Are Chelsea the underdogs for the Capital One Final against Spurs?

Chelsea have an incredibly good record against Spurs. The West London club historically dominate meetings between the two clubs. But, on New Years Day they went to White Hart Lane, took the lead, only to be smashed 5-3. The game was close in terms of possession and chances, but Spurs were a constant threat and made Chelsea’s defence look incredibly vulnerable.

This was in spite of the fact that Chelsea beat Spurs 3-0 at home in the reverse fixture. That game could have gone down a similar route in some respects. Chelsea quelled an early Spurs tide and came out unscathed and then ruthlessly punished their rivals to win 3-0 in a scoreline that was probably a bit flattering.

Many Chelsea fans on Twitter are not hugely confident about Sunday’s game as a result of this. The main reason being that Spurs seem like a side whose strengths are built to exploit Chelsea’s clear vulnerabilities. Chelsea’s back four for example is very immobile and slow, this is something that was made glaringly obvious against Spurs.

One-on-one Gary Cahill is too slow for Harry Kane. Kane had a field day against him as a result, beating him easily for his second goal. He also gave away the penalty because of his lack of pace. The Danny Rose goal showed this too as Chelsea lost it high up and then were split open because Nacer Chadli raced in behind Bransilav Ivanovic who could not keep up, leaving a one-on-one. Chadli missed and Rose followed it up.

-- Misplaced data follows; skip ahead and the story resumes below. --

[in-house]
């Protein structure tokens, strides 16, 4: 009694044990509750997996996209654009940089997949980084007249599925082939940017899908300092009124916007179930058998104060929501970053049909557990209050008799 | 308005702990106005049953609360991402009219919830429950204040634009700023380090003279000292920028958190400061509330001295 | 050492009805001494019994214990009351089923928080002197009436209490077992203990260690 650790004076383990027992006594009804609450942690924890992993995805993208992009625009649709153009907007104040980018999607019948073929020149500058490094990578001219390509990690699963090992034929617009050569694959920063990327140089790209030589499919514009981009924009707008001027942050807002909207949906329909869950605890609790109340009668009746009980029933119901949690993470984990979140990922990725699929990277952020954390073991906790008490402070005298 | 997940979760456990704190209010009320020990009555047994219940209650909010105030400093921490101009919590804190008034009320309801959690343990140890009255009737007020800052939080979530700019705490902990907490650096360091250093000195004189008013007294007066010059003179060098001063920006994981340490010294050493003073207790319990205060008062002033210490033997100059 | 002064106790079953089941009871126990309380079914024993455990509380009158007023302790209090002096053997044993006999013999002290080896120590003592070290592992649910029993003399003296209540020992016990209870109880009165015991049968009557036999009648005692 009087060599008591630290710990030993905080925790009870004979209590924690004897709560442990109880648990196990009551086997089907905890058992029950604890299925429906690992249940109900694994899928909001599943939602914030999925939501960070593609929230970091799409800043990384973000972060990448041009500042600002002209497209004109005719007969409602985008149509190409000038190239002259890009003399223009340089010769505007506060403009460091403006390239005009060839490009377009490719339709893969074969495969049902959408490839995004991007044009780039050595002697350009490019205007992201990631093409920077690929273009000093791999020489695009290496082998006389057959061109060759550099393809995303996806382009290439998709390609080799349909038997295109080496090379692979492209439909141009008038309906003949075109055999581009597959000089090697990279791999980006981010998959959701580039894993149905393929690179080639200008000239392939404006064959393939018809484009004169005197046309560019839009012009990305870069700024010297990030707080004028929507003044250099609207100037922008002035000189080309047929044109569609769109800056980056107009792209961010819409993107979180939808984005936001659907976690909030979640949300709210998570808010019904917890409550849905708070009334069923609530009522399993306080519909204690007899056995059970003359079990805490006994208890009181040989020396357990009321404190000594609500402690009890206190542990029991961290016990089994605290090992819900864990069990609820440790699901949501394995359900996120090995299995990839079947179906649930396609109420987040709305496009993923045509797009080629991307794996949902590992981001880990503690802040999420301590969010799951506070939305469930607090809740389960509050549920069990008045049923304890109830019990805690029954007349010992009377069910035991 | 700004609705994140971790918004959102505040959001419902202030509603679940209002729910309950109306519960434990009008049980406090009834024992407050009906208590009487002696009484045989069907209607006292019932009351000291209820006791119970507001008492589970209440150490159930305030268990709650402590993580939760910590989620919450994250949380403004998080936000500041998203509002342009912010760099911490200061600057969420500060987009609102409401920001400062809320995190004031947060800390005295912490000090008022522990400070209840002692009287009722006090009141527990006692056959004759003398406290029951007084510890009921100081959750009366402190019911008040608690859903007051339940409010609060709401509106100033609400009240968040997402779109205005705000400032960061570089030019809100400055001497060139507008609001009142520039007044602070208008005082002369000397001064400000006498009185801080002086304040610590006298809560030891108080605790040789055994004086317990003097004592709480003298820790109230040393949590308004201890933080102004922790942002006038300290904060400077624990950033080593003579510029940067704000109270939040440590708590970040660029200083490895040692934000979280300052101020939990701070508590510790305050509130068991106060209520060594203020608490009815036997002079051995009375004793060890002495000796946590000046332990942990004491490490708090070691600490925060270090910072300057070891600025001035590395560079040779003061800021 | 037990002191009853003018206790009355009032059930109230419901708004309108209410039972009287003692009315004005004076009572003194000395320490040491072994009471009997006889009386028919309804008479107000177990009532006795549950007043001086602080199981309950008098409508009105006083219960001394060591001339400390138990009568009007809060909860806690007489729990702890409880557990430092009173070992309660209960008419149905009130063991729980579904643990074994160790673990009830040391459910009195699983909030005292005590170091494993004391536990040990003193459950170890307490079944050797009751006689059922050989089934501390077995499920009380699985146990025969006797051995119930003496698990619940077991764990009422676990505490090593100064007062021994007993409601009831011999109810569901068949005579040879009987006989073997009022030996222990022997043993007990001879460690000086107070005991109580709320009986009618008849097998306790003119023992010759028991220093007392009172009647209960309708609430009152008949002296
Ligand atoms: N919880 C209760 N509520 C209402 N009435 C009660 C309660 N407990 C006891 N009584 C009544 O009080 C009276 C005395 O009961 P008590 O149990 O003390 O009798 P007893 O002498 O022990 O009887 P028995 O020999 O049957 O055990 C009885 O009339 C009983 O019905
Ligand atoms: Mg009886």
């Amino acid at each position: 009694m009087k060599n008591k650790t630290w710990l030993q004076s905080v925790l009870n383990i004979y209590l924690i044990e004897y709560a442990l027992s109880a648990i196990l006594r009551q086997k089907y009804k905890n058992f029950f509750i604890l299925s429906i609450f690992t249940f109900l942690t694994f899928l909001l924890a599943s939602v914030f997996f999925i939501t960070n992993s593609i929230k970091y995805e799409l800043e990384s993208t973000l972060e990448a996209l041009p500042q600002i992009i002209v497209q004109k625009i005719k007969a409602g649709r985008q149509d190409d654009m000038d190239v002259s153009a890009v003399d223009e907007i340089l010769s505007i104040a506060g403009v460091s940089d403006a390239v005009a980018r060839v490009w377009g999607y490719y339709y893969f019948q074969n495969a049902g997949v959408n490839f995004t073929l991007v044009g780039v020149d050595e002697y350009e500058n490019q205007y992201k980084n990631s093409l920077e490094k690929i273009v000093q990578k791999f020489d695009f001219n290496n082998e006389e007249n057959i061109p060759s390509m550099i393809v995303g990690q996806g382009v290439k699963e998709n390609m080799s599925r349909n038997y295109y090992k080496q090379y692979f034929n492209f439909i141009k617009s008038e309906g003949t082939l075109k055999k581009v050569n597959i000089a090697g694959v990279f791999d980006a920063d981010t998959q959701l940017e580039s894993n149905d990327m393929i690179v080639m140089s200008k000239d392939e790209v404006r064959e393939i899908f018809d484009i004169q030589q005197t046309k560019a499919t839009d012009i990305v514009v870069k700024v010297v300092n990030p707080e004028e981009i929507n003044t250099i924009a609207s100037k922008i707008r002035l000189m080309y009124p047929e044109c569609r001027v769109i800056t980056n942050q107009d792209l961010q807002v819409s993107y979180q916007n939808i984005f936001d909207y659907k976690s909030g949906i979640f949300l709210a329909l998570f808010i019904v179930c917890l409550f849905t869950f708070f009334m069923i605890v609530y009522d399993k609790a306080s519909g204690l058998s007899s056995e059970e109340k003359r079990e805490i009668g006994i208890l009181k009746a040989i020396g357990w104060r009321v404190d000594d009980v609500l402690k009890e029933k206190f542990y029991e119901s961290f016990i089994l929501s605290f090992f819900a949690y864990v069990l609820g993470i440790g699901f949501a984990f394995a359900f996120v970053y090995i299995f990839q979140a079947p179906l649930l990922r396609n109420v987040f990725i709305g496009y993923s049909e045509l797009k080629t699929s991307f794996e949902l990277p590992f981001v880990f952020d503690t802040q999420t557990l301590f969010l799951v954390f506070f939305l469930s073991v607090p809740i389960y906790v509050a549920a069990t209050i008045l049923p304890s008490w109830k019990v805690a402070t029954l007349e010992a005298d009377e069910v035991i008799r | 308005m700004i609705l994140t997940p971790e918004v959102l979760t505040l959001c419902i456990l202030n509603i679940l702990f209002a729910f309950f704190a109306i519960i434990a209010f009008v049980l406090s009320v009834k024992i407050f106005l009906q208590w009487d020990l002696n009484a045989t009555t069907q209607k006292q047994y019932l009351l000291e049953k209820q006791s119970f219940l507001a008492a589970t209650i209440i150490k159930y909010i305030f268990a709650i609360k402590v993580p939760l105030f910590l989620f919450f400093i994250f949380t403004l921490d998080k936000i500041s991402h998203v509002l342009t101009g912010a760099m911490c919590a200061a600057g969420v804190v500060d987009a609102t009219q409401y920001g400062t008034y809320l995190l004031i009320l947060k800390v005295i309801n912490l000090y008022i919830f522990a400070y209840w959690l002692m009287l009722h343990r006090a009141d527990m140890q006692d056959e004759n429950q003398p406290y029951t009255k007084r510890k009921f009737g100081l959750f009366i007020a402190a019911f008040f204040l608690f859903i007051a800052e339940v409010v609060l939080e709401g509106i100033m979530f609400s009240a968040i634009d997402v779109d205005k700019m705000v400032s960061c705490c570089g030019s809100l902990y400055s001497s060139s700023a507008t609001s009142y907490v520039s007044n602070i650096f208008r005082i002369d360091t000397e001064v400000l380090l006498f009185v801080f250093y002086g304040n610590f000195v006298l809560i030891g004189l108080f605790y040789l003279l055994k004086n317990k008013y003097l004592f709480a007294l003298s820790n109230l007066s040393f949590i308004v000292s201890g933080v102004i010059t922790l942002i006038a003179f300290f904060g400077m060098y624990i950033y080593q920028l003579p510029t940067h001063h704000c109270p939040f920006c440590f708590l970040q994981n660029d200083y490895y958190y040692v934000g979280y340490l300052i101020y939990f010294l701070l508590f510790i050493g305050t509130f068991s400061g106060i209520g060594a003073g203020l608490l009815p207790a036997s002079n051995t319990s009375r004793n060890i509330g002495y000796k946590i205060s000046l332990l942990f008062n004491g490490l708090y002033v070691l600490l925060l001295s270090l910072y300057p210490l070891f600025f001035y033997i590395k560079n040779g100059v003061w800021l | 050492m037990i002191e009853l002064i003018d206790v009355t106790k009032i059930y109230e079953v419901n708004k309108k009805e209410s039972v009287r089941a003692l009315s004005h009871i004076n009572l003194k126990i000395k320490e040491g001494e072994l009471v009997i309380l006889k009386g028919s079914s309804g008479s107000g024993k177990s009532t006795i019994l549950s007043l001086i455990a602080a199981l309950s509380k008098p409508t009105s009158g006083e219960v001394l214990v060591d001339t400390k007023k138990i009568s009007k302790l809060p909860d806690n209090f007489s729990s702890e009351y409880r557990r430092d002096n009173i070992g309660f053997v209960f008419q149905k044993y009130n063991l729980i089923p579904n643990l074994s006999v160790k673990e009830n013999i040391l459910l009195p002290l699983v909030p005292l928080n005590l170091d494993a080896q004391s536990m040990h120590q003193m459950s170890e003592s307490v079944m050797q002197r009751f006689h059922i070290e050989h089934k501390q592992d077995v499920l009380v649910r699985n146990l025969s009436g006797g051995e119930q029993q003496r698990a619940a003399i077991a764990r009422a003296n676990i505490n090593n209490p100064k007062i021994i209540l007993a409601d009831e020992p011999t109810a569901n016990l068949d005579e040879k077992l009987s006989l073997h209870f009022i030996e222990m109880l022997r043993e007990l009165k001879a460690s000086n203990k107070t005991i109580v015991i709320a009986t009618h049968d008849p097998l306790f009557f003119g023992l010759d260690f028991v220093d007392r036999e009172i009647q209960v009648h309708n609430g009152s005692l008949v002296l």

If Chelsea lose the ball high up the field they are in trouble. In a 4-2-3-1 with Cesc Fabregas as one of the ‘2’ it can become a 4-1-4-1 which leaves one player as a sole screen. On Sunday Nemanja Matic, arguably Chelsea’s most important player, is out with a suspension, this means that we could have Ramires doing the job. Ramires is not a natural defensive midfielder but more of a box-to-box style player.

It’s a concern because Spurs’ midfield press and look to win the ball in the very areas that Chelsea don’t want to lose it. They also then run at the opposition, which can leave Chelsea flat-footed. The solution for Chelsea, in the absence of Matic and with John Obi Mikel injured, is to simply ensure that there are enough bodies back and that the back four is not pushed too high up the field. The last thing Chelsea want is Spurs sliding Harry Kane in behind John Terry.

Chelsea are oddly in a position where they are the better/more established side but are very vulnerable to Spurs’ attacks. Jose Mourinho will surely be aware of this though and look to tweak his tactics to allow for more solidity in the midfield and less exposure of his back four.

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